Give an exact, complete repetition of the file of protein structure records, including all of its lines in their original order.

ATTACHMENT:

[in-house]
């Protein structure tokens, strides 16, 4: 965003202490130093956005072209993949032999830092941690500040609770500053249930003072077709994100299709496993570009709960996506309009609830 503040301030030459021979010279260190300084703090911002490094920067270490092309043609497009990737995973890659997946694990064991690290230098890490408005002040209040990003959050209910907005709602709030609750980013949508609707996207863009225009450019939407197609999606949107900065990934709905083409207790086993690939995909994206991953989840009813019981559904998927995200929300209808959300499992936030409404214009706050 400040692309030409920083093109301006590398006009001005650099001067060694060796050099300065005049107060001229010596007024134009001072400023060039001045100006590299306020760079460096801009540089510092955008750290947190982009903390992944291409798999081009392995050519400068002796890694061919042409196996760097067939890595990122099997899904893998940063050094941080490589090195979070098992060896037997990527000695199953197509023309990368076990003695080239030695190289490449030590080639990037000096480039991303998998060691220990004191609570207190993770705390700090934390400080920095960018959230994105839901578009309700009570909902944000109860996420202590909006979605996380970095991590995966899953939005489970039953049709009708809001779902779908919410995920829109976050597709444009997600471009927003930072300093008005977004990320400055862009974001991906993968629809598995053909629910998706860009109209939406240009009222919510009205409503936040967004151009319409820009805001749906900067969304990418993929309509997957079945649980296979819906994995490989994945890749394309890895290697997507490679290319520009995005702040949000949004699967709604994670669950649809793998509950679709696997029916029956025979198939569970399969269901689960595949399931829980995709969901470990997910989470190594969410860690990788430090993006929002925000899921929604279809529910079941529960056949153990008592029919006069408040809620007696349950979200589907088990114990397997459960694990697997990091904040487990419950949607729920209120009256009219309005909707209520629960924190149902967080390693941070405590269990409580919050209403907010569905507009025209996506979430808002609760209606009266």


[in-house]
């Protein structure tokens, strides 16, 4: 965003202490130093956005072209993949032999830092941690500040609770500053249930003072077709994100299709496993570009709960996506309009609830 503040301030030459021979010279260190300084703090911002490094920067270490092309043609497009990737995973890659997946694990064991690290230098890490408005002040209040990003959050209910907005709602709030609750980013949508609707996207863009225009450019939407197609999606949107900065990934709905083409207790086993690939995909994206991953989840009813019981559904998927995200929300209808959300499992936030409404214009706050 400040692309030409920083093109301006590398006009001005650099001067060694060796050099300065005049107060001229010596007024134009001072400023060039001045100006590299306020760079460096801009540089510092955008750290947190982009903390992944291409798999081009392995050519400068002796890694061919042409196996760097067939890595990122099997899904893998940063050094941080490589090195979070098992060896037997990527000695199953197509023309990368076990003695080239030695190289490449030590080639990037000096480039991303998998060691220990004191609570207190993770705390700090934390400080920095960018959230994105839901578009309700009570909902944000109860996420202590909006979605996380970095991590995966899953939005489970039953049709009708809001779902779908919410995920829109976050597709444009997600471009927003930072300093008005977004990320400055862009974001991906993968629809598995053909629910998706860009109209939406240009009222919510009205409503936040967004151009319409820009805001749906900067969304990418993929309509997957079945649980296979819906994995490989994945890749394309890895290697997507490679290319520009995005702040949000949004699967709604994670669950649809793998509950679709696997029916029956025979198939569970399969269901689960595949399931829980995709969901470990997910989470190594969410860690990788430090993006929002925000899921929604279809529910079941529960056949153990008592029919006069408040809620007696349950979200589907088990114990397997459960694990697997990091904040487990419950949607729920209120009256009219309005909707209520629960924190149902967080390693941070405590269990409580919050209403907010569905507009025209996506979430808002609760209606009266």